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Biden should take advantage of his strenghts to build support for his agenda

President Biden will be sworn in as President in a divided and polarized country that is being ravaged by a terrible virus and mired in recessionary economic conditions. Most likely he will have an intransigent Republican-controlled Senate that will greatly limit his room for maneuver and make it impossible for him to undertake some of the biggest legislative changes he was proposing for his first year in office. Nevertheless, many of these challenges provide Biden with an opportunity that his predecessors did not have—which is that he can more easily preside over rapid improvements and thus use his first two years to make some progress while building a stronger case for his ideas, and if necessary to implement them, his party in the future. An overview of the elections results by Jason Furman for Terra Nova, Professor at Harvard University and Former Chairman of the Council of Economic Advisers, 2013-2017 during Barack Obama's second mandate.

Synthèse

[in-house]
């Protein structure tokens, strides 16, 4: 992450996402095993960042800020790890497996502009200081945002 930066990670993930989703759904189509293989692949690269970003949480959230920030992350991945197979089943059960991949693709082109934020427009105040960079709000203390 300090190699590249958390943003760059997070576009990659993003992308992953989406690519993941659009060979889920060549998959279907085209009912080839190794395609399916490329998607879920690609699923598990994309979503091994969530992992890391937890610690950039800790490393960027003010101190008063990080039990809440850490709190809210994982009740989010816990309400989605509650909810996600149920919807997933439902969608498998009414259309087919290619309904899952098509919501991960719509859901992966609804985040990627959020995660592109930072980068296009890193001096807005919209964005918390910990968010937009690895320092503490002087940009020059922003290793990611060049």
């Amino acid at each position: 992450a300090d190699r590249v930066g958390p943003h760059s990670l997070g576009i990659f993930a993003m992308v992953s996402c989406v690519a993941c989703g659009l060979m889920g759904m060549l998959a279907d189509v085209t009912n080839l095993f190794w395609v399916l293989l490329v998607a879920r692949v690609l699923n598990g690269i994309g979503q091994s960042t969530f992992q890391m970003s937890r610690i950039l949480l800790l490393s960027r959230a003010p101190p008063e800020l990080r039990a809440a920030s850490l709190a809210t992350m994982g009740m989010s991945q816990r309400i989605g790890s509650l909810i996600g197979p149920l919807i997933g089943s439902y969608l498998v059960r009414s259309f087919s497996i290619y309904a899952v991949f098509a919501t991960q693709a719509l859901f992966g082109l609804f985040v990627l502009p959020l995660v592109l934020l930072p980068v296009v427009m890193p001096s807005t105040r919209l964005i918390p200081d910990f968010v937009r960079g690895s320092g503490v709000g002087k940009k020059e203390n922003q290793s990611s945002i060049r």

President Biden will be sworn in as President in a divided and polarized country that is being ravaged by a terrible virus and mired in recessionary economic conditions. Most likely he will have an intransigent Republican-controlled Senate that will greatly limit his room for maneuver and make it impossible for him to undertake some of the biggest legislative changes he was proposing for his first year in office. Nevertheless, many of these challenges provide Biden with an opportunity that his predecessors did not have—which is that he can more easily preside over rapid improvements and thus use his first two years to make some progress while building a stronger case for his ideas, and if necessary to implement them, his party in the future. An overview of the elections results by Jason Furman for Terra Nova, Professor at Harvard University and Former Chairman of the Council of Economic Advisers, 2013-2017 during Barack Obama's second mandate. 

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